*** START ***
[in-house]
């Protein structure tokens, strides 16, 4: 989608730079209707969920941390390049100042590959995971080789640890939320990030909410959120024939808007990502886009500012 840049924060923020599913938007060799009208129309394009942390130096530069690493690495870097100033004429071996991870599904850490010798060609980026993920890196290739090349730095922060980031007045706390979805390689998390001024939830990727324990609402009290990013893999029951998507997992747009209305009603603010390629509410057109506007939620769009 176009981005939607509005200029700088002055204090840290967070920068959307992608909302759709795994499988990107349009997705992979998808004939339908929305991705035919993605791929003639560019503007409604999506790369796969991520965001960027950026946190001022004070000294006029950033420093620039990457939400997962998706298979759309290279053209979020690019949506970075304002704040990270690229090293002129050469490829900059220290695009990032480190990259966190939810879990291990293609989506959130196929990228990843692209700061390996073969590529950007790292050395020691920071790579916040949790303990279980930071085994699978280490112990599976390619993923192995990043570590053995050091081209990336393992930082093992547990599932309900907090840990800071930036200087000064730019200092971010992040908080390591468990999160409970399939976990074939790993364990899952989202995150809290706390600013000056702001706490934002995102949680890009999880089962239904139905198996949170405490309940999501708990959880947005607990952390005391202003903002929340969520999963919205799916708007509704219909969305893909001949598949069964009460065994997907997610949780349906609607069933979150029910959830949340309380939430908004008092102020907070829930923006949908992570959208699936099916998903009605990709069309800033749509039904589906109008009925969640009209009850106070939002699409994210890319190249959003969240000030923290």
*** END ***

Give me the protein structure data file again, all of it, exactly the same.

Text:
[in-house]
């Protein structure tokens, strides 16, 4: 989608730079209707969920941390390049100042590959995971080789640890939320990030909410959120024939808007990502886009500012 840049924060923020599913938007060799009208129309394009942390130096530069690493690495870097100033004429071996991870599904850490010798060609980026993920890196290739090349730095922060980031007045706390979805390689998390001024939830990727324990609402009290990013893999029951998507997992747009209305009603603010390629509410057109506007939620769009 176009981005939607509005200029700088002055204090840290967070920068959307992608909302759709795994499988990107349009997705992979998808004939339908929305991705035919993605791929003639560019503007409604999506790369796969991520965001960027950026946190001022004070000294006029950033420093620039990457939400997962998706298979759309290279053209979020690019949506970075304002704040990270690229090293002129050469490829900059220290695009990032480190990259966190939810879990291990293609989506959130196929990228990843692209700061390996073969590529950007790292050395020691920071790579916040949790303990279980930071085994699978280490112990599976390619993923192995990043570590053995050091081209990336393992930082093992547990599932309900907090840990800071930036200087000064730019200092971010992040908080390591468990999160409970399939976990074939790993364990899952989202995150809290706390600013000056702001706490934002995102949680890009999880089962239904139905198996949170405490309940999501708990959880947005607990952390005391202003903002929340969520999963919205799916708007509704219909969305893909001949598949069964009460065994997907997610949780349906609607069933979150029910959830949340309380939430908004008092102020907070829930923006949908992570959208699936099916998903009605990709069309800033749509039904589906109008009925969640009209009850106070939002699409994210890319190249959003969240000030923290």